The one thing the central banks won’t say about QE

Pete Robinson

Challenger Investment Management

“Only when the tide goes out do you discover who has been swimming naked.”

This oft-cited quote is generally attributed to Warren Buffett. The point is obvious; the high tide can conceal all sorts of worrying sights, such as the lack of credit discipline from an investment manager or the lack of swimwear on your fellow swimmers.

However, underlying the quote is a fact that we think is often lost on the investment community: tides go in and eventually, they go out.

We touched on this idea last month when we introduced Average Jane and highlighted the degree to which her personal circumstances were impacted by fiscal stimulus on the way in. We posed the question as to how her personal circumstances would be impacted on the way out.

This month we want to discuss how markets may be impacted as (if?) the king tide(1) of monetary stimulus is unwound (i.e. goes out). When we engage in these debates with our peers there are generally two retorts:

  1. QE will never be unwound(2); or
  2. It will be unwound in an orderly fashion.

We want to focus on this from one particular perspective that we don’t believe is getting enough attention: the impact of QE on market liquidity. But before we do this, let’s go back to first principles.

A market is liquid when there are a large number of heterogenous participants active in that market. Note the use of the word “heterogenous”. When a group of buyers are heterogenous they are buying or selling for different reasons. This aids liquidity because a change in conditions for one participant doesn’t necessarily result in a change in conditions for the remaining participants. Within fixed income markets, consider the different motivations of banks (buying short dated repo-eligible paper for liquidity purposes), superannuation funds (buying for a hedge with equities), life insurance companies (buying long dated for yield and liability matching), P&C insurers (focused on short dated liquid bonds), foreign domiciled investors (some focussed on unhedged yield, some on hedged yield) and fund investors (some focussed on outright yield, some focussed on spread). All participants are buying or selling for different reasons. This aids market liquidity and ensures prices adjust in a continuous fashion to new information.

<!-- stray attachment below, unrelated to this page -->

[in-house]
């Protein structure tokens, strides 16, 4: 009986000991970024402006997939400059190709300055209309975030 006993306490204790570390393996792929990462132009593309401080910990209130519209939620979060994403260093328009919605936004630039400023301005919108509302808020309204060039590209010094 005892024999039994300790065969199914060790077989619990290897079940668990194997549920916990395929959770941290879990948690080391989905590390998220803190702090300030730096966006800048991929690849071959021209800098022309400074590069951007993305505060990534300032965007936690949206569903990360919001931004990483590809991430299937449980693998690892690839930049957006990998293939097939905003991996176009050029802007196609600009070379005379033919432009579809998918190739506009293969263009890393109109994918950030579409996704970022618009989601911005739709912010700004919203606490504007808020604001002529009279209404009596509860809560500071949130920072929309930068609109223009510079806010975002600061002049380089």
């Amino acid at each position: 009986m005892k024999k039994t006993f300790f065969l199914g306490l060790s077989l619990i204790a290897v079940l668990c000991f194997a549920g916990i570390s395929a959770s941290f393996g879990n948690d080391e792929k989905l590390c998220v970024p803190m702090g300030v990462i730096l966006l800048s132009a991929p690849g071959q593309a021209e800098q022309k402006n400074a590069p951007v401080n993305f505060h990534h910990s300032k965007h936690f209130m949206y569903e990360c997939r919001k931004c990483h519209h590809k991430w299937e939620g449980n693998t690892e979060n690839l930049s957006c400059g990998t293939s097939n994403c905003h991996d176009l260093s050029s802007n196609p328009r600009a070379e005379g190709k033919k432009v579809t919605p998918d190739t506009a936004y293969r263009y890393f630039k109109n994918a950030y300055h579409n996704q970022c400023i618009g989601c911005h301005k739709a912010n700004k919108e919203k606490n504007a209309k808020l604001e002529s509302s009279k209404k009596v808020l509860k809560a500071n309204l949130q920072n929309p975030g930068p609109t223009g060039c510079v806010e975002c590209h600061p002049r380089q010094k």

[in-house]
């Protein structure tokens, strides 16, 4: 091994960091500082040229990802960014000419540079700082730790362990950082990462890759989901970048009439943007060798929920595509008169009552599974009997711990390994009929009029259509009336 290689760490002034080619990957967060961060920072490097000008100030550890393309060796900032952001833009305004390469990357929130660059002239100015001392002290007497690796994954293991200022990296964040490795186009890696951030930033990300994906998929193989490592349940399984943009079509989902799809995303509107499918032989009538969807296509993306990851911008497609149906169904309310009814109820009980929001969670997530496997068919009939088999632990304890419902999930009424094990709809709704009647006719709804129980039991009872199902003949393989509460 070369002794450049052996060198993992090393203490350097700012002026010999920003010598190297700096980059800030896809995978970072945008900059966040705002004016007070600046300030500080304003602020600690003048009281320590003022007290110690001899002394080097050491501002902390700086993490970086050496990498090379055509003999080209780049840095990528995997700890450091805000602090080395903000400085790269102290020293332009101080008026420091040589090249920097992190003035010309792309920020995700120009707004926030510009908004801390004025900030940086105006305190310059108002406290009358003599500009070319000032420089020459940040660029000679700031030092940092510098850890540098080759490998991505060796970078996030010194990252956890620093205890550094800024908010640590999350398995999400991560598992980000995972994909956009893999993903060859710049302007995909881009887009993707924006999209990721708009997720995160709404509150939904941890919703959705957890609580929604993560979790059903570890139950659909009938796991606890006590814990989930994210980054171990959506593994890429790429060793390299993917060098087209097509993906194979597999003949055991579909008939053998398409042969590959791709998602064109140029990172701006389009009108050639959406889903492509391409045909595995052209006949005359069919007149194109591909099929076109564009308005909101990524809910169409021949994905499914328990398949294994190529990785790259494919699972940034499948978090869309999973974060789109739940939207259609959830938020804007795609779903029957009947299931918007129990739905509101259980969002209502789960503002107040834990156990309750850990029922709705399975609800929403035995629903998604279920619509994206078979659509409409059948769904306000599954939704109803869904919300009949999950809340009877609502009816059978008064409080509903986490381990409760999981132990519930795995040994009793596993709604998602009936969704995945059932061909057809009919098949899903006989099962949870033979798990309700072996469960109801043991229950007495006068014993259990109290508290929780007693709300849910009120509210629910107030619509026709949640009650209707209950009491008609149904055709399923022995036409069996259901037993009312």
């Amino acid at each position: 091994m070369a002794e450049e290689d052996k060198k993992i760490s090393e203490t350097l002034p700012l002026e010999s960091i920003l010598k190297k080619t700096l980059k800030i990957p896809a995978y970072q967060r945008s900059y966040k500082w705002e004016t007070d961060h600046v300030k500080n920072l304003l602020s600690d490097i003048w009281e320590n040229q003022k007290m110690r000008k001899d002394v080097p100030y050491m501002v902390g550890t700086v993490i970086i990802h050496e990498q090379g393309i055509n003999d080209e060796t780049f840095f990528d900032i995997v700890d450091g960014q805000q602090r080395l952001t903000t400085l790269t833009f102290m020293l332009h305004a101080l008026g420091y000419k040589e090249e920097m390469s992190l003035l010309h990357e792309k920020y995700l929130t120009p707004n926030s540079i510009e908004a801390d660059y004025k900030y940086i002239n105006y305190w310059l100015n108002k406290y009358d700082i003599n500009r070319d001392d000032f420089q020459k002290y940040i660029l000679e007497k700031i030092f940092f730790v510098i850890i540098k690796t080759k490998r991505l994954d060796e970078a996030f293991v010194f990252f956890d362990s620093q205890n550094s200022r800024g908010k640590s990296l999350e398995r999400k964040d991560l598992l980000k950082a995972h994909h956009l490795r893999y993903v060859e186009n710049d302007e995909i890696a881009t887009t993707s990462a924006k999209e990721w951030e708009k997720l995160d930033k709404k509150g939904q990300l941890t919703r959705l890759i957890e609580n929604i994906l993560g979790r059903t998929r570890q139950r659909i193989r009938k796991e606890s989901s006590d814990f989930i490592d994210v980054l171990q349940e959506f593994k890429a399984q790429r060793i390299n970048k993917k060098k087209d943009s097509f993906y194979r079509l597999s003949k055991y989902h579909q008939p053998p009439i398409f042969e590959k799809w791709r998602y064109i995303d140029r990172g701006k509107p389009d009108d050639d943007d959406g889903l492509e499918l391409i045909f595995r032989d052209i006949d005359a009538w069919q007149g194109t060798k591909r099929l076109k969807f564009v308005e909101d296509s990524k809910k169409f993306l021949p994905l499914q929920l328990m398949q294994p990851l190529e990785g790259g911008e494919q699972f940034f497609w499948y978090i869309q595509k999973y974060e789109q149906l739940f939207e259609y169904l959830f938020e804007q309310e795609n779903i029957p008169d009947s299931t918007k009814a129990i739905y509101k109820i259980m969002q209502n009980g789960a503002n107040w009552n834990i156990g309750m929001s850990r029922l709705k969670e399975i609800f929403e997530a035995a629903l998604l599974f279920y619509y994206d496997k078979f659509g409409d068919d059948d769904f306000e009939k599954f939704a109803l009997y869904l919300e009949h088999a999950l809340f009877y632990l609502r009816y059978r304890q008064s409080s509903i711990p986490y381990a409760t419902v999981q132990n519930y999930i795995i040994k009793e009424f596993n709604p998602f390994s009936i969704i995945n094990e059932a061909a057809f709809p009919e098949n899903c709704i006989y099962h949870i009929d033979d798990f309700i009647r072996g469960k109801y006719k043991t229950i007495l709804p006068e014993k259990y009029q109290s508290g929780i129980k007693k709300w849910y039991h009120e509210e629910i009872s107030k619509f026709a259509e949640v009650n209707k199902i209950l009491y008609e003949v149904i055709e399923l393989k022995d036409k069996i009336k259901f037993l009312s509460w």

There are limited studies considering the effect of QE on market liquidity (as opposed to those that show the impact on outright yields). Those that do have generally shown that transaction costs decline in response to QE programs.(3) So liquidity improves as the tide comes in. But what happens to market liquidity as/if the tide goes out?